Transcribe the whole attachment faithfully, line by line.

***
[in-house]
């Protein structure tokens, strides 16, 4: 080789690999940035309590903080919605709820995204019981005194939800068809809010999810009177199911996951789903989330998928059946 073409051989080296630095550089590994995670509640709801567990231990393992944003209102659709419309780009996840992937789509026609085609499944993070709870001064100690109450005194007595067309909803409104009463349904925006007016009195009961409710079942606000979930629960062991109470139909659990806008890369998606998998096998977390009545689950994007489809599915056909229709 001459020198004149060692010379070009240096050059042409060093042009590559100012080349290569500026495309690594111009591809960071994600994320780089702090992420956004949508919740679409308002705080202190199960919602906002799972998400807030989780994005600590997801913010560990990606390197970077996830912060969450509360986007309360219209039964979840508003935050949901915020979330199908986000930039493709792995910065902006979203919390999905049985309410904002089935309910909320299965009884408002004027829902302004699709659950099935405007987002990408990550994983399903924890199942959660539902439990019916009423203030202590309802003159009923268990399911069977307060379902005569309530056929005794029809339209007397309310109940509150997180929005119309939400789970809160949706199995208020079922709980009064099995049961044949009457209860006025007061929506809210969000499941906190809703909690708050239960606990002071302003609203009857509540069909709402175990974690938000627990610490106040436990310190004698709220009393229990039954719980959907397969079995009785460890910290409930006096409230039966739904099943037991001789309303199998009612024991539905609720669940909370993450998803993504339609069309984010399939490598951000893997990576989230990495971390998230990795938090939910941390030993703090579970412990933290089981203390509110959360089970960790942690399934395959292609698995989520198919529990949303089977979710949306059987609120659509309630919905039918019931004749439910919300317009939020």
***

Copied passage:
[in-house]
């Protein structure tokens, strides 16, 4: 080789690999940035309590903080919605709820995204019981005194939800068809809010999810009177199911996951789903989330998928059946 073409051989080296630095550089590994995670509640709801567990231990393992944003209102659709419309780009996840992937789509026609085609499944993070709870001064100690109450005194007595067309909803409104009463349904925006007016009195009961409710079942606000979930629960062991109470139909659990806008890369998606998998096998977390009545689950994007489809599915056909229709 001459020198004149060692010379070009240096050059042409060093042009590559100012080349290569500026495309690594111009591809960071994600994320780089702090992420956004949508919740679409308002705080202190199960919602906002799972998400807030989780994005600590997801913010560990990606390197970077996830912060969450509360986007309360219209039964979840508003935050949901915020979330199908986000930039493709792995910065902006979203919390999905049985309410904002089935309910909320299965009884408002004027829902302004699709659950099935405007987002990408990550994983399903924890199942959660539902439990019916009423203030202590309802003159009923268990399911069977307060379902005569309530056929005794029809339209007397309310109940509150997180929005119309939400789970809160949706199995208020079922709980009064099995049961044949009457209860006025007061929506809210969000499941906190809703909690708050239960606990002071302003609203009857509540069909709402175990974690938000627990610490106040436990310190004698709220009393229990039954719980959907397969079995009785460890910290409930006096409230039966739904099943037991001789309303199998009612024991539905609720669940909370993450998803993504339609069309984010399939490598951000893997990576989230990495971390998230990795938090939910941390030993703090579970412990933290089981203390509110959360089970960790942690399934395959292609698995989520198919529990949303089977979710949306059987609120659509309630919905039918019931004749439910919300317009939020």